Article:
If the coronavirus has taught us one thing, it is that you can’t fight a deadly virus alone. If one of us is unsafe, all of us are. This is why the term ‘vaccine nationalism’ is so jarring.
If climate change had finally pushed nations across the world to work together, the coronavirus pandemic is pushing them back into nationalist silos. It became an opportunity to point fingers, mostly at Xi Jinping’s China, of course. But we thought that no matter the Donald Trumps and the Boris Johnsons of the world, a proven coronavirus vaccine will make us realise the importance of globalisation again.
That’s until the phrase ‘vaccine nationalism’ started popping up in the news. It is the justified fear that rich countries will hoard vaccines and prioritise domestic distribution before manufacturers can provide to other countries.
Clearly, science was on the plan to eliminate the virus together — with researchers, doctors, epidemiologists exchanging their findings across the world — but politics wasn’t.
The US, the UK, France, Canada and Russia have already entered into multi-million-dollar agreements with vaccine producers even before the final trial phase is over.
Whose vaccine is it anyway?
The challenge of tackling the pandemic does not end at developing the vaccine. There’s the question of who gets it first.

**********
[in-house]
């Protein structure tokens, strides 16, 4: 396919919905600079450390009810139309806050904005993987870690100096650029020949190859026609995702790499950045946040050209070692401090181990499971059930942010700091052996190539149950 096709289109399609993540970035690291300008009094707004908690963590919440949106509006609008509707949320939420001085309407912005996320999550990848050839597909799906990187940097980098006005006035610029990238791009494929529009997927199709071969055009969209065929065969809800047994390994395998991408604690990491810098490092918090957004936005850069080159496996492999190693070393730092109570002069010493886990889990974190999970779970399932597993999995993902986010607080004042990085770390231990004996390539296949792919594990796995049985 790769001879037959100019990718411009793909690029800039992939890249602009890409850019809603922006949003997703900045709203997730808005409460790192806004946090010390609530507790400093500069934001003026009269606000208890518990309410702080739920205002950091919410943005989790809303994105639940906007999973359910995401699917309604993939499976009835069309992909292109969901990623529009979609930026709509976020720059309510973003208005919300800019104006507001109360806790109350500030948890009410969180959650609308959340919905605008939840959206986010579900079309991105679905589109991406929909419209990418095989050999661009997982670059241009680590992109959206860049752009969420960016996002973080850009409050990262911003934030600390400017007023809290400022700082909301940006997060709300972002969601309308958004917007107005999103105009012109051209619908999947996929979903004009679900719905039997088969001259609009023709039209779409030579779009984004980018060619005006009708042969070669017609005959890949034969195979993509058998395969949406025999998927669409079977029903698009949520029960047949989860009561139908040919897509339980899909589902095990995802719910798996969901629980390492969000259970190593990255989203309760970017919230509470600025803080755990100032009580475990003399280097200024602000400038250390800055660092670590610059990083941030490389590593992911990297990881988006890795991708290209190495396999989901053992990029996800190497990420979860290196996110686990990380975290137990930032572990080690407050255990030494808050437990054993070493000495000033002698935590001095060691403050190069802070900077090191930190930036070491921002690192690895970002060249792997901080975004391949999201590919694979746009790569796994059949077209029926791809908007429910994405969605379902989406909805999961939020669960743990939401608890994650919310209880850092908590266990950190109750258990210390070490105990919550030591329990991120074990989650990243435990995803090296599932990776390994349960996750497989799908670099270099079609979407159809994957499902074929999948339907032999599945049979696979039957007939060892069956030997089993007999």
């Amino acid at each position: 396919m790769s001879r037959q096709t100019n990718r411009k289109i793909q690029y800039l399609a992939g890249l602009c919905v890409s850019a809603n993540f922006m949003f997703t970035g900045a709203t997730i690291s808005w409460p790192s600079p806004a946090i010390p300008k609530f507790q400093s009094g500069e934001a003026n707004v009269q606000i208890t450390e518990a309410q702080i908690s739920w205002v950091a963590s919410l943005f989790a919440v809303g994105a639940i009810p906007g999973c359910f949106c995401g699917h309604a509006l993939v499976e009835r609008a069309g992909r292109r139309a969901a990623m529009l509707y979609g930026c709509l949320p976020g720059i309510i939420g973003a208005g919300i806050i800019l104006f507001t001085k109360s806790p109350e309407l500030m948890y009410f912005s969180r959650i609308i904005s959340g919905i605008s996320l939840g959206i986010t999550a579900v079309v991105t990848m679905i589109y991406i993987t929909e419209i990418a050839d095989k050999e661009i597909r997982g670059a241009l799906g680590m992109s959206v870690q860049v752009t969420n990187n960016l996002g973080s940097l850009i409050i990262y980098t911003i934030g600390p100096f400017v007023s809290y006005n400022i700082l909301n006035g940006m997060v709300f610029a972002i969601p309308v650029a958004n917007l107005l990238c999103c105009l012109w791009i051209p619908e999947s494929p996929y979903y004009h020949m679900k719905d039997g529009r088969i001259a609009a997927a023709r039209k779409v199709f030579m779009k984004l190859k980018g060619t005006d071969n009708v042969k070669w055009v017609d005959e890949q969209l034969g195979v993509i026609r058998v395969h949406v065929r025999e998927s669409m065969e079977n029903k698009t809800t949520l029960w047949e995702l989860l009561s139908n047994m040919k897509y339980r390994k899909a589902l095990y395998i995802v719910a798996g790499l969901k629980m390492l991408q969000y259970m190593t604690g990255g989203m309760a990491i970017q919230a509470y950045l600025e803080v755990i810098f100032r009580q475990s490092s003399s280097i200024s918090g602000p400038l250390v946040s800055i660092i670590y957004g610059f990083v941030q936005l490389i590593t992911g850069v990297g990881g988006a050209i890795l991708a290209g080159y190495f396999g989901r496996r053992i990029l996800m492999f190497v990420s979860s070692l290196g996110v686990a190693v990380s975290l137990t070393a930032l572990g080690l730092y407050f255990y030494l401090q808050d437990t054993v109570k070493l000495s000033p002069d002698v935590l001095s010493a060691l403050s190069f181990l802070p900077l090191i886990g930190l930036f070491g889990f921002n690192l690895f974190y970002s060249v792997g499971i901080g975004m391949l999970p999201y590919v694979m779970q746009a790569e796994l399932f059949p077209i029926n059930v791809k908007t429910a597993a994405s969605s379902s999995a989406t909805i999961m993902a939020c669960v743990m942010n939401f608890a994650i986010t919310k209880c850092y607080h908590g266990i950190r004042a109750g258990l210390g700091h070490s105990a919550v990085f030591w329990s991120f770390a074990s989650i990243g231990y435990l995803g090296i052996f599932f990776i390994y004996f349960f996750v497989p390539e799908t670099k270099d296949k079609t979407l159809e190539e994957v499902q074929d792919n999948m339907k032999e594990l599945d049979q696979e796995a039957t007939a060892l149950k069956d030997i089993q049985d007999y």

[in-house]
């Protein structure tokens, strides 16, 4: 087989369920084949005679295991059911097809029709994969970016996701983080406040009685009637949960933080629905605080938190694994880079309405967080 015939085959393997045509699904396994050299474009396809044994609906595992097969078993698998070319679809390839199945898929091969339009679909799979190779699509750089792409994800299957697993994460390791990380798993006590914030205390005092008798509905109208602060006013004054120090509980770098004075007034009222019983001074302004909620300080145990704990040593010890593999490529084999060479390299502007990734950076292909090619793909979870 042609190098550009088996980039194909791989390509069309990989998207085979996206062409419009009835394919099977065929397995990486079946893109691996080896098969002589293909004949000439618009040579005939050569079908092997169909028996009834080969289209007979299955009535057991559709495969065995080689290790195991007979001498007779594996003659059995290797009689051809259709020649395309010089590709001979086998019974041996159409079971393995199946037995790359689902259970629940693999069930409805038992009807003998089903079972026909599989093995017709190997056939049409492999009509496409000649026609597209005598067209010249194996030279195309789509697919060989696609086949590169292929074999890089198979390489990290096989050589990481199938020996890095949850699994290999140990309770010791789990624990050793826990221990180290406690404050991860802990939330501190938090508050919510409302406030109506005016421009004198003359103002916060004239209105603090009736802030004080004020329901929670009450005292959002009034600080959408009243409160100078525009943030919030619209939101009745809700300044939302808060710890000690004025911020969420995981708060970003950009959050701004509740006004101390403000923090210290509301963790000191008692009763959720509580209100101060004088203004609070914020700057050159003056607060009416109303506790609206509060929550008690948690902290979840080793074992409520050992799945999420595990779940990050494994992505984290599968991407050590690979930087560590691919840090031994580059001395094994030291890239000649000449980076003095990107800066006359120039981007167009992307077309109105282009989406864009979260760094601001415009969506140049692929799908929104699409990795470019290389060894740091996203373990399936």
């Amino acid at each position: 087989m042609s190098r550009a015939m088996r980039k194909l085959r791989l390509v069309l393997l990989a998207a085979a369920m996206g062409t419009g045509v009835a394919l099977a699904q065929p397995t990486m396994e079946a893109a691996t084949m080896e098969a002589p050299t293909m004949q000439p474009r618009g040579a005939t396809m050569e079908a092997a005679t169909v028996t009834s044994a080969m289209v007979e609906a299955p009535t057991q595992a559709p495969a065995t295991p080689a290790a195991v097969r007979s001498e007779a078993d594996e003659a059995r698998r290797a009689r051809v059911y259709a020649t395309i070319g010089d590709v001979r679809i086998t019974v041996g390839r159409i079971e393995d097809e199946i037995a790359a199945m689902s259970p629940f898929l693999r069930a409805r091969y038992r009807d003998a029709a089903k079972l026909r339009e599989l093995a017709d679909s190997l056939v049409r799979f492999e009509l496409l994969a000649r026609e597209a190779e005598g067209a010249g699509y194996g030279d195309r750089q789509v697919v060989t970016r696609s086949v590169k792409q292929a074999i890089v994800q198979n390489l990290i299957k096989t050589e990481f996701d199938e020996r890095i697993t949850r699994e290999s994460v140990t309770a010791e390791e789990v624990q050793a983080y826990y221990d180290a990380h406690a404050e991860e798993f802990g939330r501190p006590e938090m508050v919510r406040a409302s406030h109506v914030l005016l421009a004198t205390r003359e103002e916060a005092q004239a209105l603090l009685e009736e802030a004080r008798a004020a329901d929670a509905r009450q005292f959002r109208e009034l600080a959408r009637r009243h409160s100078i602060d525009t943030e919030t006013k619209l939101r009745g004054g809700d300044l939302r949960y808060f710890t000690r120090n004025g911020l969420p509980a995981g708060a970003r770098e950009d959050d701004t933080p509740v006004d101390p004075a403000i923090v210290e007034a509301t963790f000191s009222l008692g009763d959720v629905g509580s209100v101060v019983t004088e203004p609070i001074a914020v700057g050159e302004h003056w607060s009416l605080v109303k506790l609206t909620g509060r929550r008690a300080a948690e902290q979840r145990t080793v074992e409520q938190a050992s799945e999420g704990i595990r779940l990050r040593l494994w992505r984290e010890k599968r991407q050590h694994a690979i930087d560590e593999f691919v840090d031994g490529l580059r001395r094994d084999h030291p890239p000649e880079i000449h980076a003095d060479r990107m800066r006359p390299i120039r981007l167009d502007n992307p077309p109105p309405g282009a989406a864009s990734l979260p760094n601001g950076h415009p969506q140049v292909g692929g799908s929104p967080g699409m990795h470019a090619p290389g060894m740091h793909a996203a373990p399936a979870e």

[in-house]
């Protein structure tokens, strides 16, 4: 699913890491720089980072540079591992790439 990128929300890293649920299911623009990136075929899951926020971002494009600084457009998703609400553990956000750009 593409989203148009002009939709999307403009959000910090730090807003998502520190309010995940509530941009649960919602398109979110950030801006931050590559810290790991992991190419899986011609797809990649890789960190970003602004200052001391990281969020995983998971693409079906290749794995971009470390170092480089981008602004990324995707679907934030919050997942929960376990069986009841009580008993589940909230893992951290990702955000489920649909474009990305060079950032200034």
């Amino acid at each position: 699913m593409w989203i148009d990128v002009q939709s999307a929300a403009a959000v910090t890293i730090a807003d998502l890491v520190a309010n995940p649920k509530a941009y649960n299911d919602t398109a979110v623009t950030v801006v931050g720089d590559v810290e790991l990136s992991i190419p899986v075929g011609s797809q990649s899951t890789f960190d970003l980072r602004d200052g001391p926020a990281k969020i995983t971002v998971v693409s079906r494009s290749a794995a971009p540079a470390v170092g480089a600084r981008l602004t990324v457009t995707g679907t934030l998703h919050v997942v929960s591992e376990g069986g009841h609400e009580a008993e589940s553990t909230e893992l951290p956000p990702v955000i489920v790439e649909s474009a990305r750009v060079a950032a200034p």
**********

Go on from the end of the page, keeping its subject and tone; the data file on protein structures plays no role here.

Take polio, for example. India’s war against polio lasted nearly 66 years until the country was declared polio-free in 2014. The very first polio vaccine was demonstrated in 1950, but it wasn’t until 1964 that the vaccines became available in India.
Arguably, the circumstances and the era were very different. Coronavirus spreads much faster than polio, the disease affects all age groups, research mechanisms are much more refined and the world is more interconnected.
As much as 70 per cent of the world population — that’s about 5.6 billion people — needs to be vaccinated to achieve herd immunity, that is when enough people are immune to the disease for the virus to run out of new hosts.
We already have several viable candidates developed by Moderna, Sinopharm, AstraZeneca and India’s own Bharat Biotech, which are all undergoing human trials. Experts across the world say that by the beginning of next year, a vaccine will be ready.
But how do we ensure the poorest nations get an equal dose of vaccinations as the rich, and at the same time?
The World Health Organization has already warned against vaccine nationalism with its chief Tedros Adhanom Ghebreyesus saying that joining the WHO’s fair access mechanism called COVAX Global Vaccines Facility would be the ‘fastest way to end the pandemic’.
But the COVAX system has quite a few problems too — for one, no one knows which country may get the more effective vaccine.
The way things stand now, it is apparent that the poorest, most vulnerable countries of the world will have to rely on the charity of the West.
Coronavirus without borders
According to a Bloomberg report, as much as 1.3 billion doses of Covid shots have already been booked by the US, the UK, European Union and Japan. With the UK alone booking as many as five doses per person. These deals are spread across multiple vaccine front-runners with the hope that if one candidate fails, the country will still have access to another.
Seeing the extent of the crisis, and the number of lives this pandemic has cost us, one can’t hold it against a country to secure its own interests before thinking about the rest of the world. As it is, the coronavirus has brought economies to a standstill.